Fist-shaking cyclists who aggressively shout "open your eyes" to apparently bike-blind drivers are sharing in a problem that also worries motorists.

Groups representing cyclists and drivers agree in their condemnation of road rage, and both have also identified drivers "not seeing" cyclists as a key issue.

The dangerous phenomenon has even earned its own acronym in the biking community: "SMIDSU" - "Sorry mate, I didn't see you", according to Patrick Morgan, of the Cycling Advocates' Network.

"Sometimes the brain doesn't process what it's not expecting to see."


Transport researcher and bike rider Hamish Mackie referred to it as "inattention blindness".

"We [as drivers] see what we want to see. As motorists, we are pre-programmed to see other cars and trucks and things that have that shape, especially when we are at intersections. We're scanning left and right looking for a gap. There's quite a bit going on.

"In that state you are under quite a bit of cognitive load."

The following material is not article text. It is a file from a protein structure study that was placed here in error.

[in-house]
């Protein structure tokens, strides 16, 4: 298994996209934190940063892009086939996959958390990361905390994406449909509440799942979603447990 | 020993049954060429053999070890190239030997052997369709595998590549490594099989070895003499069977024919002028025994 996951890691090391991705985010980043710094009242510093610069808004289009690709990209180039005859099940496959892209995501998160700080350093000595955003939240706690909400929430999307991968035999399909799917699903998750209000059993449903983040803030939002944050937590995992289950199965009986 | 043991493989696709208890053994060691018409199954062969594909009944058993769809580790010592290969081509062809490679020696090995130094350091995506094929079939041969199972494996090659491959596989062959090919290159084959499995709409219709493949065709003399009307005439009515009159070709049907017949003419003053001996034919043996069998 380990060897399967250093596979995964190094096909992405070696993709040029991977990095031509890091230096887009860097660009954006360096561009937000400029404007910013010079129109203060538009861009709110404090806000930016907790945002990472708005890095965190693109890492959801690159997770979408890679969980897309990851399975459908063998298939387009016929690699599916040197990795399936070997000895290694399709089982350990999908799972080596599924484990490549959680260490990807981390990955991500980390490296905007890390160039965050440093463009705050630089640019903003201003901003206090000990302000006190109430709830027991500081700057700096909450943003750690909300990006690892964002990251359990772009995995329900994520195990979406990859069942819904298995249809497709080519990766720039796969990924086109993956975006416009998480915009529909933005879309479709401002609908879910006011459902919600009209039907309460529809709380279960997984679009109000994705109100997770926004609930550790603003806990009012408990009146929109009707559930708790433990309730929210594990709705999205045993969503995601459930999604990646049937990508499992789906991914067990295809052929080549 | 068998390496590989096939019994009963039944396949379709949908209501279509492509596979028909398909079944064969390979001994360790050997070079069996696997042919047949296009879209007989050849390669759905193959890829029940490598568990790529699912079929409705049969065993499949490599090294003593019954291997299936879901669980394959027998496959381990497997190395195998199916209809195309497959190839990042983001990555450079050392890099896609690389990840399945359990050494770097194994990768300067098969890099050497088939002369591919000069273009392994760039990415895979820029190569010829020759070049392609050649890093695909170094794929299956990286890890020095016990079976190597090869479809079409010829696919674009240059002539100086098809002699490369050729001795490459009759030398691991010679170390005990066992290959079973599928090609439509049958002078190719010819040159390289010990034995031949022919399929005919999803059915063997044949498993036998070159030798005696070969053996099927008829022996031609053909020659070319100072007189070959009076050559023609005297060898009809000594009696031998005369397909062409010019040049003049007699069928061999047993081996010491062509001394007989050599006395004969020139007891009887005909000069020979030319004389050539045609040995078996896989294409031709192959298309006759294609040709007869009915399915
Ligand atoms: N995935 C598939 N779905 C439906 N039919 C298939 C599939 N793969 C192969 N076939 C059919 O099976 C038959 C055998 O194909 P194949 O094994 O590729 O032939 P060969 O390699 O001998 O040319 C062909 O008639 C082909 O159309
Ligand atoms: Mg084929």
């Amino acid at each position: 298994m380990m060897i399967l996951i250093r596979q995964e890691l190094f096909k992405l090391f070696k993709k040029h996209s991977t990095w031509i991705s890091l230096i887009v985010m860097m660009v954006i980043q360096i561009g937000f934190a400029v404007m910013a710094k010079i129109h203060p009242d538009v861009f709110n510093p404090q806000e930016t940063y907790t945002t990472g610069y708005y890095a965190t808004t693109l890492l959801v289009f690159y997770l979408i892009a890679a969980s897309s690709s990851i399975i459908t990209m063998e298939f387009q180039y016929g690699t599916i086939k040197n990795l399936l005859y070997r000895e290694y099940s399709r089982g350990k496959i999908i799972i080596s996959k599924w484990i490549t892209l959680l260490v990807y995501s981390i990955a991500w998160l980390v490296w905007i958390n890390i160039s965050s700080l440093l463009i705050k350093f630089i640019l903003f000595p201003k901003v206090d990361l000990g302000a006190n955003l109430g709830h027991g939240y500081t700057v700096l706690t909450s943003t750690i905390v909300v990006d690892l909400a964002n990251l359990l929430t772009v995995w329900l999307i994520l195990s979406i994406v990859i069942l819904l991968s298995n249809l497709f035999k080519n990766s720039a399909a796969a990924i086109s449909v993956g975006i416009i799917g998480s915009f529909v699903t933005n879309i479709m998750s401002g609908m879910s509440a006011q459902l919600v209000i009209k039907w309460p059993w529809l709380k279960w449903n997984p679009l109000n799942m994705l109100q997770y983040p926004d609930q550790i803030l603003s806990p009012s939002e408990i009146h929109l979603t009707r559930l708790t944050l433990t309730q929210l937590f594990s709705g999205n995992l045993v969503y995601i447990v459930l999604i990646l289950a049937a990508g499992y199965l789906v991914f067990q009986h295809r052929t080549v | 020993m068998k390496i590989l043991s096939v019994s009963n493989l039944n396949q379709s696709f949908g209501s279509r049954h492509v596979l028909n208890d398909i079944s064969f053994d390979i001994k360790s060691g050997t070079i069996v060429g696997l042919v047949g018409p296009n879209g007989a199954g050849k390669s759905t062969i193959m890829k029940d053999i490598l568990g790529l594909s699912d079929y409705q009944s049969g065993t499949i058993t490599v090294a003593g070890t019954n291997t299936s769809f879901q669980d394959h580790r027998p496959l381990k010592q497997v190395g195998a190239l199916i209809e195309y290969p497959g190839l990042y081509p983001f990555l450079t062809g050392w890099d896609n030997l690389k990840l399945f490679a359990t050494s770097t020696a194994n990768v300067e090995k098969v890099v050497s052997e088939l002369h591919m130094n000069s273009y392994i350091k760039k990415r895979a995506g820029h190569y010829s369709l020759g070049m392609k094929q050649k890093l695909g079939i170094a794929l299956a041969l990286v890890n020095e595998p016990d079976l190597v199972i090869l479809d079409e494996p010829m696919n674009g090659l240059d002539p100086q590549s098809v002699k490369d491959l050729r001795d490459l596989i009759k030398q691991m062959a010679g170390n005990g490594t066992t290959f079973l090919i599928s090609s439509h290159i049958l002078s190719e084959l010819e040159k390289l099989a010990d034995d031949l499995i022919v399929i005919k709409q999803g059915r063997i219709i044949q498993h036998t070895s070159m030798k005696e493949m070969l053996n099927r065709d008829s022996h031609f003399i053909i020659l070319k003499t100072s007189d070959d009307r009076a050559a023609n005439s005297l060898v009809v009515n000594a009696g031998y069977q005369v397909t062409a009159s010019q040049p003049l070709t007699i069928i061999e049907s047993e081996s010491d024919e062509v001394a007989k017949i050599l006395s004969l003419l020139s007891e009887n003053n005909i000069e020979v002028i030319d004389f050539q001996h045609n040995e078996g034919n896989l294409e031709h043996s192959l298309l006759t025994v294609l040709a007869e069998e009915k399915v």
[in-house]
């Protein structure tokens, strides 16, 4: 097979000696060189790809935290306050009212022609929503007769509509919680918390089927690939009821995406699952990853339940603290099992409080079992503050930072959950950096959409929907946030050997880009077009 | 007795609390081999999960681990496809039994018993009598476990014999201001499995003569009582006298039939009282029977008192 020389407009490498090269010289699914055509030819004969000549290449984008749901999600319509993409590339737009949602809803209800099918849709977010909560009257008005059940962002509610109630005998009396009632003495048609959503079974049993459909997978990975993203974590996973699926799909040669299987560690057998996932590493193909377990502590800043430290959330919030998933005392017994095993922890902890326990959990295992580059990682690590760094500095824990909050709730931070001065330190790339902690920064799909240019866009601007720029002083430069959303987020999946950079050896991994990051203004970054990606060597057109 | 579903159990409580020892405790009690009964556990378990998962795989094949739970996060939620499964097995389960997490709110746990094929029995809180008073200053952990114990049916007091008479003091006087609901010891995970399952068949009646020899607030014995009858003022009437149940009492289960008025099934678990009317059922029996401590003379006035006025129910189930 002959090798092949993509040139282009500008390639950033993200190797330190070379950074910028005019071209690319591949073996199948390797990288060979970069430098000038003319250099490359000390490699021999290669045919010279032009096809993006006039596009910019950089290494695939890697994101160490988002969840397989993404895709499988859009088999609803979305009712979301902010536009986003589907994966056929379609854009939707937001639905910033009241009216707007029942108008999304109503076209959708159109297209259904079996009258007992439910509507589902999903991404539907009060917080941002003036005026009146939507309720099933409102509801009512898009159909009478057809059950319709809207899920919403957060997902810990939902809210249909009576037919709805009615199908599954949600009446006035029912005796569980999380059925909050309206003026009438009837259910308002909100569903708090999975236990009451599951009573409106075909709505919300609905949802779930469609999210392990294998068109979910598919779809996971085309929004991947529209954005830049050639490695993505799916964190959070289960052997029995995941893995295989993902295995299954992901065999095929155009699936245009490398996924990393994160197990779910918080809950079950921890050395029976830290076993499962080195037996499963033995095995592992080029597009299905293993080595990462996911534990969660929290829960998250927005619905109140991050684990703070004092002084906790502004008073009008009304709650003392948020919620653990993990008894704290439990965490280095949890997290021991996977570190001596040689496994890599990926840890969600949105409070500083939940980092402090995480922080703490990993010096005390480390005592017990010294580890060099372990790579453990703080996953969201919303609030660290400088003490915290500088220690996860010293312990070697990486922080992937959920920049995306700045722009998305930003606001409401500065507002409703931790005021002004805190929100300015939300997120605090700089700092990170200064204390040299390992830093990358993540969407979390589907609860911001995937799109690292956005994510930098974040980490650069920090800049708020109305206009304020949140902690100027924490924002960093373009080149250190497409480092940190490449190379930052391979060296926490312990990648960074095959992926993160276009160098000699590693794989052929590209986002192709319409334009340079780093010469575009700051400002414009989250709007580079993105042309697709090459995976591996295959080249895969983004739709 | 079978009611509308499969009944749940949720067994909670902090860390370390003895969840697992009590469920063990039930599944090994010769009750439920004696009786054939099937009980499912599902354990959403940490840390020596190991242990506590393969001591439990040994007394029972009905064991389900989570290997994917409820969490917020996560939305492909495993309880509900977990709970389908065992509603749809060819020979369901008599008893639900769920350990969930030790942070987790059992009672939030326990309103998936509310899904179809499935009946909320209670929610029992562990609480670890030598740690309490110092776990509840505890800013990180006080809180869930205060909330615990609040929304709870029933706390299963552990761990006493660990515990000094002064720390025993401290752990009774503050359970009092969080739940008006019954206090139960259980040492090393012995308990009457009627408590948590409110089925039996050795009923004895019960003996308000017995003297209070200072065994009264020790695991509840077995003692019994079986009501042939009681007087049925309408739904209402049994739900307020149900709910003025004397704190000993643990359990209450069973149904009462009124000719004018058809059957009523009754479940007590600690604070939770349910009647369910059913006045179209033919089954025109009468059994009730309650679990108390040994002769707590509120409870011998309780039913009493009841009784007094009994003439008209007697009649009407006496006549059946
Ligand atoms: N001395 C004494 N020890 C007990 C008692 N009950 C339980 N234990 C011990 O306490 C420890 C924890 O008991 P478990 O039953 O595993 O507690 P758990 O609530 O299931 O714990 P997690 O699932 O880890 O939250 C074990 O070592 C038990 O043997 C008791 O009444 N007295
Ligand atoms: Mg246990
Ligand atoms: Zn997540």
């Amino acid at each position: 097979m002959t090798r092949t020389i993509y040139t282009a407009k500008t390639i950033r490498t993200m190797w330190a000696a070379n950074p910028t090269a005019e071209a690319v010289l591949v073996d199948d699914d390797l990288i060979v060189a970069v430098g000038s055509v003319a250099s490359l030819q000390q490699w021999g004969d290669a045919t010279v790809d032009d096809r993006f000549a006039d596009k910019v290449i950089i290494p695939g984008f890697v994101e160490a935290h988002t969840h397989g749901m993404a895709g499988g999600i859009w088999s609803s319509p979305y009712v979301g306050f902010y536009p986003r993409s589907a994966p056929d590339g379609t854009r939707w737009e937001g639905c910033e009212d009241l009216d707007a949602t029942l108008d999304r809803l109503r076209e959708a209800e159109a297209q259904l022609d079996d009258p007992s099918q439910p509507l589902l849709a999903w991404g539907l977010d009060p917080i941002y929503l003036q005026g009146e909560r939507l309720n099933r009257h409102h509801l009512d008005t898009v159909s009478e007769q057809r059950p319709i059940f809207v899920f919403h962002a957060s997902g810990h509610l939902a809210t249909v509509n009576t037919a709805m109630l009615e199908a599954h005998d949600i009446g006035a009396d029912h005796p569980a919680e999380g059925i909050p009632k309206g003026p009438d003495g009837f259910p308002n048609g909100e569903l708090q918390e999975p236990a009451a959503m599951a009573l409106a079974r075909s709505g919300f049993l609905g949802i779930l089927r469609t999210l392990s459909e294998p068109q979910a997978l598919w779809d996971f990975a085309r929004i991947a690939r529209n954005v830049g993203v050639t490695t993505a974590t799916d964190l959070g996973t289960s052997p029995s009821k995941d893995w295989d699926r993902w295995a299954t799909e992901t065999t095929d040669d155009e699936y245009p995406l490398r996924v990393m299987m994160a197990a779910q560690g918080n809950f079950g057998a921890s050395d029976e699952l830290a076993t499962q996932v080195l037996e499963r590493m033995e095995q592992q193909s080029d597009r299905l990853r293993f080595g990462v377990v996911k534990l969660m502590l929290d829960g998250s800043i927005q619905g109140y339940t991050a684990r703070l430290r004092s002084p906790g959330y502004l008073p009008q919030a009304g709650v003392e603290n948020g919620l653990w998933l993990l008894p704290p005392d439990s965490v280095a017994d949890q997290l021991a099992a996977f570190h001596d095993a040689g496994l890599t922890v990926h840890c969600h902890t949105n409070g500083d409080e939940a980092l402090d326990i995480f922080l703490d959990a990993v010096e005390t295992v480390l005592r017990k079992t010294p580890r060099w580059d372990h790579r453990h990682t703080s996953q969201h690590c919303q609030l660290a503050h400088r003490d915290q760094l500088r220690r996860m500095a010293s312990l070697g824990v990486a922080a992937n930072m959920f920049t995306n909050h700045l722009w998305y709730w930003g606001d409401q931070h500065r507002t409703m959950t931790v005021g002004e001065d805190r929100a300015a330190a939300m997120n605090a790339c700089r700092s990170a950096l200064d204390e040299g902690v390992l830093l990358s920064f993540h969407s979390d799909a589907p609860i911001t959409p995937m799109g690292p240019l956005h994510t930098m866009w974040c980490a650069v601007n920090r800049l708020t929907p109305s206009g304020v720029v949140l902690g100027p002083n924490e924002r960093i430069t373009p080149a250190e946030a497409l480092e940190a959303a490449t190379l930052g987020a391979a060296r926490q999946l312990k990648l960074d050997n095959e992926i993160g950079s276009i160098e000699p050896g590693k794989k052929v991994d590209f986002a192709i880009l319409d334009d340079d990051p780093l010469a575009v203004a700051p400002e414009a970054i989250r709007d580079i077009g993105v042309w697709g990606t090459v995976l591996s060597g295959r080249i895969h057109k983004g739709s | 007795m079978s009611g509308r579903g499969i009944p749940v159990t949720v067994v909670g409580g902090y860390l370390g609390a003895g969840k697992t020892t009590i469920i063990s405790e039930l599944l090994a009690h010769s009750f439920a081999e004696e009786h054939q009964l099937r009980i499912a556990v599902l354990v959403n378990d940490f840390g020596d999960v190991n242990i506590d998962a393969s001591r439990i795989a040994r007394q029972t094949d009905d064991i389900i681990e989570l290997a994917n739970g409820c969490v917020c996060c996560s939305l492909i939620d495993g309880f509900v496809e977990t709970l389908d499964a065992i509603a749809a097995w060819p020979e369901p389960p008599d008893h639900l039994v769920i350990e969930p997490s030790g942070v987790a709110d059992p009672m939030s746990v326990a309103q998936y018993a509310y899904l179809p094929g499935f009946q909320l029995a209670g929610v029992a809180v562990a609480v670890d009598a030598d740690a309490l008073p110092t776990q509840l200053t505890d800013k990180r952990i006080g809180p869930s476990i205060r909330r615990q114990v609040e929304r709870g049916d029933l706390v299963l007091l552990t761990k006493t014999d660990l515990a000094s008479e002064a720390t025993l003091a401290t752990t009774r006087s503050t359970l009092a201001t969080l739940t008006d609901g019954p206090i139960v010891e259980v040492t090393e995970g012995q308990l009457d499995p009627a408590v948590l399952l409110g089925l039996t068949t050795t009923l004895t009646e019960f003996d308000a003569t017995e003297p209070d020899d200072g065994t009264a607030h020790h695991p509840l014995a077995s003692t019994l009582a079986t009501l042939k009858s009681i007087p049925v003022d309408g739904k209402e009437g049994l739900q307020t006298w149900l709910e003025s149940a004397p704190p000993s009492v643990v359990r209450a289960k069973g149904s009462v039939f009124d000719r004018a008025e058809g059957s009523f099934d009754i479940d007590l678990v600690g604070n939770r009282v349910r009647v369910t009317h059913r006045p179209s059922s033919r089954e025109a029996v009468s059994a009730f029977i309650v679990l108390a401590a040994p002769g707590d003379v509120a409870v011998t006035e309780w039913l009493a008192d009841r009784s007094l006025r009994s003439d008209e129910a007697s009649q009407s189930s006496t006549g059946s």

He and Mr Morgan put this problem among the top things that annoy - and frighten - cyclists regarding drivers.

Mr Morgan ranked it second behind vehicles that passed too close to bikes, which he rated as "really scary. It's dangerous."

In third place he put excess speed.

"Everything is a lot easier at a safe speed. At 30km/h you are much more likely to see someone and be able to take action.

"We think 50km/h in towns is the wrong speed. In residential and shopping streets we should be looking at 30km/h.


"Safer speeds reduce the severity of crashes and the likelihood of crashes."

Interactive graphic: NZ cycling crashes 2008-2012

Automobile Association communications adviser Dylan Thomsen said the three main things drivers would like cyclists to do to be safer on the road were:

Making themselves as easily seen as possible, with lights and high-visibility clothing.

Obeying all the road rules.

At intersections, or when turning, making eye contact with the driver, before turning. This was the best way to ensure the motorist had seen you.

Read more stories in our Cycle Safe series here.